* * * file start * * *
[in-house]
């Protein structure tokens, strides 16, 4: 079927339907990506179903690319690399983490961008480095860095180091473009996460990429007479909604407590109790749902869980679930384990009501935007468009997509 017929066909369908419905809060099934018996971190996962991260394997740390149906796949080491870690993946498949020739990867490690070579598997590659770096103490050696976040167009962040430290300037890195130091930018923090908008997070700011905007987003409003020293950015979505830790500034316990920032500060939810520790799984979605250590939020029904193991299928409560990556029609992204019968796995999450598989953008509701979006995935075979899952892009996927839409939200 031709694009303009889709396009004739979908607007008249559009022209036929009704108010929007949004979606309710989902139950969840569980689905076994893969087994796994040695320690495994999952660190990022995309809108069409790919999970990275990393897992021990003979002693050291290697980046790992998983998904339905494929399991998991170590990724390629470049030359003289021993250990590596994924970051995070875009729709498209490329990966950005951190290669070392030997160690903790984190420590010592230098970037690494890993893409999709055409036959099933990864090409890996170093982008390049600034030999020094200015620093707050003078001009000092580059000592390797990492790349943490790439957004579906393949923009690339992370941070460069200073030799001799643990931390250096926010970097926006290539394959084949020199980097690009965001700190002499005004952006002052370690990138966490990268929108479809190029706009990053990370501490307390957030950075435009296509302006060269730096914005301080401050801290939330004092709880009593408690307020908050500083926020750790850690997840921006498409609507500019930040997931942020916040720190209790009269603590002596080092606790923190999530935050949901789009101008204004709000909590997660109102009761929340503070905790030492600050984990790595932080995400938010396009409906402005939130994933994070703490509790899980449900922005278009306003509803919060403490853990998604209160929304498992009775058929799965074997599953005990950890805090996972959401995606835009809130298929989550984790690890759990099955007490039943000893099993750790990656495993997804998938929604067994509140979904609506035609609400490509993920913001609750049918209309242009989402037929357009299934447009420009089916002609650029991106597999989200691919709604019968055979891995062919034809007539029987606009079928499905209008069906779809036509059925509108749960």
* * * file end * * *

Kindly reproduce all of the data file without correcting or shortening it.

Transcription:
[in-house]
């Protein structure tokens, strides 16, 4: 079927339907990506179903690319690399983490961008480095860095180091473009996460990429007479909604407590109790749902869980679930384990009501935007468009997509 017929066909369908419905809060099934018996971190996962991260394997740390149906796949080491870690993946498949020739990867490690070579598997590659770096103490050696976040167009962040430290300037890195130091930018923090908008997070700011905007987003409003020293950015979505830790500034316990920032500060939810520790799984979605250590939020029904193991299928409560990556029609992204019968796995999450598989953008509701979006995935075979899952892009996927839409939200 031709694009303009889709396009004739979908607007008249559009022209036929009704108010929007949004979606309710989902139950969840569980689905076994893969087994796994040695320690495994999952660190990022995309809108069409790919999970990275990393897992021990003979002693050291290697980046790992998983998904339905494929399991998991170590990724390629470049030359003289021993250990590596994924970051995070875009729709498209490329990966950005951190290669070392030997160690903790984190420590010592230098970037690494890993893409999709055409036959099933990864090409890996170093982008390049600034030999020094200015620093707050003078001009000092580059000592390797990492790349943490790439957004579906393949923009690339992370941070460069200073030799001799643990931390250096926010970097926006290539394959084949020199980097690009965001700190002499005004952006002052370690990138966490990268929108479809190029706009990053990370501490307390957030950075435009296509302006060269730096914005301080401050801290939330004092709880009593408690307020908050500083926020750790850690997840921006498409609507500019930040997931942020916040720190209790009269603590002596080092606790923190999530935050949901789009101008204004709000909590997660109102009761929340503070905790030492600050984990790595932080995400938010396009409906402005939130994933994070703490509790899980449900922005278009306003509803919060403490853990998604209160929304498992009775058929799965074997599953005990950890805090996972959401995606835009809130298929989550984790690890759990099955007490039943000893099993750790990656495993997804998938929604067994509140979904609506035609609400490509993920913001609750049918209309242009989402037929357009299934447009420009089916002609650029991106597999989200691919709604019968055979891995062919034809007539029987606009079928499905209008069906779809036509059925509108749960």